"Somebody, move my cheese." OK, a little change up, but it's close enough. Meaning: Would someone please move this cheese? It's been sitting here all week and you all have just been walking around it, setting stuff on top of it, generally ignoring it. Move the damn cheese already. What, are your arms broken? I'm not the freakin' housekeeper. Oh wait, I guess I am. Well, move the freakin' cheese anyway.

"Somebody moved my cheesecake." Meaning: Heads will roll.

"Somebody moved my cheese !?" Meaning: Huh, seemed much funnier when it first occurred to me and I was trying to drive and write at the same time. Back then it was like an epiphany that was worth the risk to my life. Now it's just kind of... (Oh yeah, you know what's coming)

Now it's just kind of cheesy.

Monday, November 24, 2008

Pot shots at the sunny side

Lately I've been thinking about optimism and flexibility. The outlook isn't good for either, and I'm sure it's not going to change. (Rimshot).

But seriously folks, I'm starting to doubt my optimism. And I am nothing, if not optimistic. Except maybe... pessimistic? (Another rimshot. Thank you, thank you, I'll be here all week. Please make sure to tip your waitresses.)

I don't know if it was the election (Nah, I'm a big picture kind of person. It's going to take more than four or eight years to really, really screw things up -- worse than they are); the usual holiday season malaise (eh); a birthday/aging related gloom (possible); or the ongoing glut of acquaintances diagnosed with cancer (hmmm); or a combination of these. Regardless of the cause, I've been questioning my ability to look on the bright side. And how can you question optimism without asking "Is that glass half empty or half full?"

The obvious answer is "depends on what's in it, and how thirsty I am." This snappy rejoinder reassures me that even if my optimism is waning, my smartass-ism is healthy. I've come up with several equally smartass answers.

Looking around the royal quarters, one might be tempted to ask not if the glass is half empty or full, but instead "Is the glass half dirty or half clean?" The correct answer is, "Either way, you can use it again." The same could be said for the laundry -- except for undies, in which case one always assumes they're "used."

If you were to ask the royal husband, he would respond "Glass? What glass? If it has to do with dishes, let me check with the wife." I've trained him well. Although I would prefer his answer to be more along the lines of "Glass? Where? Let me put it in the dishwasher for you, honey."

The little Prince would probably answer "Glass? Was it made of Lego? Did it have wheels?" If it doesn't fall into one of these categories, he wouldn't notice it if it were balanced on his nose. Once assured you weren't trying to get him to put away his toys, he would probably offer "That glass? I think my sister put it there."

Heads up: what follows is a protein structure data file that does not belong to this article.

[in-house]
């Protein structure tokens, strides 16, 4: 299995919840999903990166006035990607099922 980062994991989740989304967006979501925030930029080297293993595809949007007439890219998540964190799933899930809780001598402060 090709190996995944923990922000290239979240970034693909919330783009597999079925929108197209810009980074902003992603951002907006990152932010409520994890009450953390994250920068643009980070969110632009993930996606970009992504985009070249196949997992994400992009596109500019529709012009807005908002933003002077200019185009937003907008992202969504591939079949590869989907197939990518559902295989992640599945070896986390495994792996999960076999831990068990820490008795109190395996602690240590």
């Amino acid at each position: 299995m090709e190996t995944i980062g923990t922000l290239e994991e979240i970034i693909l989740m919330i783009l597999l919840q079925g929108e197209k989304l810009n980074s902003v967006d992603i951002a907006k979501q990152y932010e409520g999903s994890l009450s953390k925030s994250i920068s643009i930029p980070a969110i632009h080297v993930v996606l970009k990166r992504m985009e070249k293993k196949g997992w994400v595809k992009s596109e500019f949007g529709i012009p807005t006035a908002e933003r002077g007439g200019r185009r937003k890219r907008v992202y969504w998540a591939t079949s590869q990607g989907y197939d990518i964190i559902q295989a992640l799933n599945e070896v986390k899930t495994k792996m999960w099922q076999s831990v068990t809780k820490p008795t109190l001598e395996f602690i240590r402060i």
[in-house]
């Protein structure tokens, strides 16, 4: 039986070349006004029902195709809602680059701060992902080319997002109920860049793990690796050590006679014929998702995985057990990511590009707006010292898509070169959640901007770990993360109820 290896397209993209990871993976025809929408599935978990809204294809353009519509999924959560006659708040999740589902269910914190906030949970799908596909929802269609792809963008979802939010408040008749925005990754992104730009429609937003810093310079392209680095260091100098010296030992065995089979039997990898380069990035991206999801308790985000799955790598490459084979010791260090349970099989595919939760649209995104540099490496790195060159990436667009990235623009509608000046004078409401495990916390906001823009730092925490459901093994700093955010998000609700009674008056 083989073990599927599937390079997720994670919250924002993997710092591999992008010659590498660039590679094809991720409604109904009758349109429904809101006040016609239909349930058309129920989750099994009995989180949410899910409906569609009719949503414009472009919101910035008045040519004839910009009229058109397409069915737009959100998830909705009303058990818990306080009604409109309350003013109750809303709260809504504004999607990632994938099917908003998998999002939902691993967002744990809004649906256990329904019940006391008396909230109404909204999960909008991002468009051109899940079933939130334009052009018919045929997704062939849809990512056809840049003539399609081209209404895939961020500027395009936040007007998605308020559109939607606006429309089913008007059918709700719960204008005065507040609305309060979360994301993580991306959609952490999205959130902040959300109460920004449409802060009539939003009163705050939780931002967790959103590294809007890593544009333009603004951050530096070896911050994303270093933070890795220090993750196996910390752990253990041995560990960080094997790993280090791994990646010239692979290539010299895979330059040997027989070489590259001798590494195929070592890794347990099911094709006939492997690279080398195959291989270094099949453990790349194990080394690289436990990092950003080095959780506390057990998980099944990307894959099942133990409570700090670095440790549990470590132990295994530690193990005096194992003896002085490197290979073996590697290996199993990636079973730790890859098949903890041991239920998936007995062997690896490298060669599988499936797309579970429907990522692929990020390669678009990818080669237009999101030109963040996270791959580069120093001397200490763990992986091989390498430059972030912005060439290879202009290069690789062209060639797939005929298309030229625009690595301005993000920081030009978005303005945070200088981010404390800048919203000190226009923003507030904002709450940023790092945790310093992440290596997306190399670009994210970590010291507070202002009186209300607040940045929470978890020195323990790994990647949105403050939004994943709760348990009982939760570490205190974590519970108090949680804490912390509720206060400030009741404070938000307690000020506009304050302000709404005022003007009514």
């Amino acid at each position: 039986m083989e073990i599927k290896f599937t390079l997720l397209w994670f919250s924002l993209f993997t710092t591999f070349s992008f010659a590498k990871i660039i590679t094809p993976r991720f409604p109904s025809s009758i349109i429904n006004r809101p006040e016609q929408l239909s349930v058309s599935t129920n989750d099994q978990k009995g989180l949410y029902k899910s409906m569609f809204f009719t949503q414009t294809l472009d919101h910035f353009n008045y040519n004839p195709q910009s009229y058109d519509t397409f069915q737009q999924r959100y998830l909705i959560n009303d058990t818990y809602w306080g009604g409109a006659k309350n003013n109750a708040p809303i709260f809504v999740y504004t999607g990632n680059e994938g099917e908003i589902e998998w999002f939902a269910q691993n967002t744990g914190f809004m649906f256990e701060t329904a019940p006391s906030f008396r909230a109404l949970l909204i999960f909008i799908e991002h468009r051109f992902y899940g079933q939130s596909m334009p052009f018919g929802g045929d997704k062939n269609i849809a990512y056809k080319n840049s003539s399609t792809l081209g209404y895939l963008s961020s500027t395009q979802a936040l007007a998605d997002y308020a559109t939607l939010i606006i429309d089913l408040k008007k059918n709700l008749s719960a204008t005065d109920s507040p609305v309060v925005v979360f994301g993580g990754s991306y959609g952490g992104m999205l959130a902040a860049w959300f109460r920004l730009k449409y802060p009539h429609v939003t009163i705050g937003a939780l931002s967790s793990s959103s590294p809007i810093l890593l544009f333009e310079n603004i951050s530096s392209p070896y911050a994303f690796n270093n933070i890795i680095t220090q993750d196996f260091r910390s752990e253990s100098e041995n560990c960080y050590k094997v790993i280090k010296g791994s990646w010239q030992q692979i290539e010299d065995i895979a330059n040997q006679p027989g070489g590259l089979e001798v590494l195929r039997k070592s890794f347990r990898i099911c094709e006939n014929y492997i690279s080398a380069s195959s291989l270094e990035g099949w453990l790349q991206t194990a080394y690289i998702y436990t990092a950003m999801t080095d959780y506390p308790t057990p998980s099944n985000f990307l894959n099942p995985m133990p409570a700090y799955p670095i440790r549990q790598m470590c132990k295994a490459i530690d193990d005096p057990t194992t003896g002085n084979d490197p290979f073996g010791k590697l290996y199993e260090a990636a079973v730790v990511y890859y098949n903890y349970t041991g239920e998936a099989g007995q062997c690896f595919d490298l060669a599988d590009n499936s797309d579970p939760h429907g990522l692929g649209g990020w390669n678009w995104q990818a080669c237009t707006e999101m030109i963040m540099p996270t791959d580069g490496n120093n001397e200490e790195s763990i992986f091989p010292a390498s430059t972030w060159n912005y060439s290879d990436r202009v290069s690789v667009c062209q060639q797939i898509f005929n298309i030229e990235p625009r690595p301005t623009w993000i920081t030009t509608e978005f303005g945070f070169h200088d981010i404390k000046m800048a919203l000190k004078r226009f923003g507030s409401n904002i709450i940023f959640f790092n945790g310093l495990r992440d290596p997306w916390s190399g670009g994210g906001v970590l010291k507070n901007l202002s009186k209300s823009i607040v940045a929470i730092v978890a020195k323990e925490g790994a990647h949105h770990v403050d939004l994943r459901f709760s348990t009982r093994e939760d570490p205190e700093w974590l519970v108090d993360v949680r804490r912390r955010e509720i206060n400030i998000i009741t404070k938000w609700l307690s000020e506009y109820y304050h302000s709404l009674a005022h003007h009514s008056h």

Speaking of the little Princess, her answer would probably be "Glass? I looked for it but couldn't find it. Someone must have moved it." Of course, she would be holding the glass during this exchange.

All that deep thought, and I'm still not sure if I'm basically an optimistic person or not. But it does make me giggle. And in that case, I say the dribble glass is half full.

Drink up!

Monday, November 17, 2008

Birthday Decree

I hearby decree, by my royal authority (granted by me), that if you are unable to sit down and eat your birthday cake with family and/or friends it does not constitute an actual birthday, and you are not allowed to add another year to your age.

I can hear the commoners cheering now. "Huzza! Huzza!" I acknowledge the the teaming masses with the royal wave.

Therefore, following my own decree, I shall remain 42 for another year.

What I had planned as a low-key birthday turned out to be more of a no-key birthday.

There was careful planning on my part. I angled to get what I wanted without inflicting pain upon those that I love. Yes, yes. I know. I am far too kind.

I wanted to do something cultural. So I took the little Prince and Princess, and her friend, (another Princess, of course) to the C.R. Museum of Art to see an exhibit of work by the illustrator of Harry Potter. The Princesses enjoyed Harry Potter. The Prince often says he plans to be an artist when he grows up. It seemed a near-perfect match.

Apparently enjoying the act of reading or creating art does not translate into enjoying an art exhibit.

I believe the highlight for the kids was jumping on the beanbag chairs. This, of course, was the worst part for me. Who puts beanbag chairs in a public place?

Lunch at Appleby's was a passable hit. The kids were freezing but the food was hot. The dessert was gone in a flash. Happily, no fingers were lost in the feeding frenzy.

To make up for the museum debacle, and because I am certifiably crazy, I took the kids to "Planet X," super arcade and fun land. And because I am super cool, (and it was my birthday we were celebrating) I took part in all the activities.

The youngsters bounced with excitement as we pulled into the parking lot. They sang my praises as I purchased the nearly full-access (Laser Tag included!) passes.

They nearly carried me on their tiny little shoulders as we toured the facility.

Then reality set in. Laser Tag is played in the dark with sometimes faulty equipment. The cries of joy turned to cries of frustration.

I recalled my fear of heights about half way up the rock climbing wall. Luckily that was only about three feet off the ground, and rappelling is much more fun than climbing.

The trampoline-basketball thingee -- the kids loved it -- would have been fun if I didn't have post-childbearing bladder. It's hard to jump and cross your legs at the same time.